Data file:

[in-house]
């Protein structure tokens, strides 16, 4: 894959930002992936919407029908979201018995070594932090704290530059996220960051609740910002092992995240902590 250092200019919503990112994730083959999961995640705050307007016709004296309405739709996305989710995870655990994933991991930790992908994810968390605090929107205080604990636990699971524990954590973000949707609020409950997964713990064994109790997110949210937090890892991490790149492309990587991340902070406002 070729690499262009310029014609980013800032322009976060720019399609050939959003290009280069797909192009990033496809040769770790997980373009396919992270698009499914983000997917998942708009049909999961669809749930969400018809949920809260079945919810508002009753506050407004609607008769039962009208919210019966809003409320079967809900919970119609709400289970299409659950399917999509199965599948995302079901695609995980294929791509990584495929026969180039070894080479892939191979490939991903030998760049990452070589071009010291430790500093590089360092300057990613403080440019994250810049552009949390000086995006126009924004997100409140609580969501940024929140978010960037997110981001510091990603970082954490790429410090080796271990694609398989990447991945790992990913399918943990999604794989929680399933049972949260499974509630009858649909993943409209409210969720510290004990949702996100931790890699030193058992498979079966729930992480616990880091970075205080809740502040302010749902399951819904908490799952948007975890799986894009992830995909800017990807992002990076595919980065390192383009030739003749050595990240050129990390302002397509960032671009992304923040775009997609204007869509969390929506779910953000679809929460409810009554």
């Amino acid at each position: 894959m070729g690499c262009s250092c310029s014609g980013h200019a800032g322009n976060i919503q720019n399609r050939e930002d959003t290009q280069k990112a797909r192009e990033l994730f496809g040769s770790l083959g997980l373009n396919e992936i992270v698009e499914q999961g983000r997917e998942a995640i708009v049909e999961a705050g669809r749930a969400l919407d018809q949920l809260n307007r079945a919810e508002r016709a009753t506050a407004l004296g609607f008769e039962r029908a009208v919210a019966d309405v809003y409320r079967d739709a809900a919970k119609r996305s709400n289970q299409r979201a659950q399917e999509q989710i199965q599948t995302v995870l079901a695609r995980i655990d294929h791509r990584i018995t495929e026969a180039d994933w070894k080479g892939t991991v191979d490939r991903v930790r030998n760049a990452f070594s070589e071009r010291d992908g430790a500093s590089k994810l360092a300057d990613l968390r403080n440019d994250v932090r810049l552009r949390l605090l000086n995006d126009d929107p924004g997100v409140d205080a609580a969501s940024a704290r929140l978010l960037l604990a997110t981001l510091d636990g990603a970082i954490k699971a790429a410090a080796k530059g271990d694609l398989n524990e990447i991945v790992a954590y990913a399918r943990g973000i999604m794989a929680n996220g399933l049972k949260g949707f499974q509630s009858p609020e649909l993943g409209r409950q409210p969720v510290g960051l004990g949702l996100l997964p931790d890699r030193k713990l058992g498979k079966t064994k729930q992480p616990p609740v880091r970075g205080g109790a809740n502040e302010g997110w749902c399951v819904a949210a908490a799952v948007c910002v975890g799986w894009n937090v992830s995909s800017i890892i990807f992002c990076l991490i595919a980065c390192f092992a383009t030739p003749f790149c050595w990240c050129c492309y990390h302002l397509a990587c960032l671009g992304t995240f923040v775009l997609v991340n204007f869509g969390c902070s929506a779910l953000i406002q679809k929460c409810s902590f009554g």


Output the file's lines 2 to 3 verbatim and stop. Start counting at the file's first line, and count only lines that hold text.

């Protein structure tokens, strides 16, 4: 894959930002992936919407029908979201018995070594932090704290530059996220960051609740910002092992995240902590 250092200019919503990112994730083959999961995640705050307007016709004296309405739709996305989710995870655990994933991991930790992908994810968390605090929107205080604990636990699971524990954590973000949707609020409950997964713990064994109790997110949210937090890892991490790149492309990587991340902070406002 070729690499262009310029014609980013800032322009976060720019399609050939959003290009280069797909192009990033496809040769770790997980373009396919992270698009499914983000997917998942708009049909999961669809749930969400018809949920809260079945919810508002009753506050407004609607008769039962009208919210019966809003409320079967809900919970119609709400289970299409659950399917999509199965599948995302079901695609995980294929791509990584495929026969180039070894080479892939191979490939991903030998760049990452070589071009010291430790500093590089360092300057990613403080440019994250810049552009949390000086995006126009924004997100409140609580969501940024929140978010960037997110981001510091990603970082954490790429410090080796271990694609398989990447991945790992990913399918943990999604794989929680399933049972949260499974509630009858649909993943409209409210969720510290004990949702996100931790890699030193058992498979079966729930992480616990880091970075205080809740502040302010749902399951819904908490799952948007975890799986894009992830995909800017990807992002990076595919980065390192383009030739003749050595990240050129990390302002397509960032671009992304923040775009997609204007869509969390929506779910953000679809929460409810009554």
């Amino acid at each position: 894959m070729g690499c262009s250092c310029s014609g980013h200019a800032g322009n976060i919503q720019n399609r050939e930002d959003t290009q280069k990112a797909r192009e990033l994730f496809g040769s770790l083959g997980l373009n396919e992936i992270v698009e499914q999961g983000r997917e998942a995640i708009v049909e999961a705050g669809r749930a969400l919407d018809q949920l809260n307007r079945a919810e508002r016709a009753t506050a407004l004296g609607f008769e039962r029908a009208v919210a019966d309405v809003y409320r079967d739709a809900a919970k119609r996305s709400n289970q299409r979201a659950q399917e999509q989710i199965q599948t995302v995870l079901a695609r995980i655990d294929h791509r990584i018995t495929e026969a180039d994933w070894k080479g892939t991991v191979d490939r991903v930790r030998n760049a990452f070594s070589e071009r010291d992908g430790a500093s590089k994810l360092a300057d990613l968390r403080n440019d994250v932090r810049l552009r949390l605090l000086n995006d126009d929107p924004g997100v409140d205080a609580a969501s940024a704290r929140l978010l960037l604990a997110t981001l510091d636990g990603a970082i954490k699971a790429a410090a080796k530059g271990d694609l398989n524990e990447i991945v790992a954590y990913a399918r943990g973000i999604m794989a929680n996220g399933l049972k949260g949707f499974q509630s009858p609020e649909l993943g409209r409950q409210p969720v510290g960051l004990g949702l996100l997964p931790d890699r030193k713990l058992g498979k079966t064994k729930q992480p616990p609740v880091r970075g205080g109790a809740n502040e302010g997110w749902c399951v819904a949210a908490a799952v948007c910002v975890g799986w894009n937090v992830s995909s800017i890892i990807f992002c990076l991490i595919a980065c390192f092992a383009t030739p003749f790149c050595w990240c050129c492309y990390h302002l397509a990587c960032l671009g992304t995240f923040v775009l997609v991340n204007f869509g969390c902070s929506a779910l953000i406002q679809k929460c409810s902590f009554g």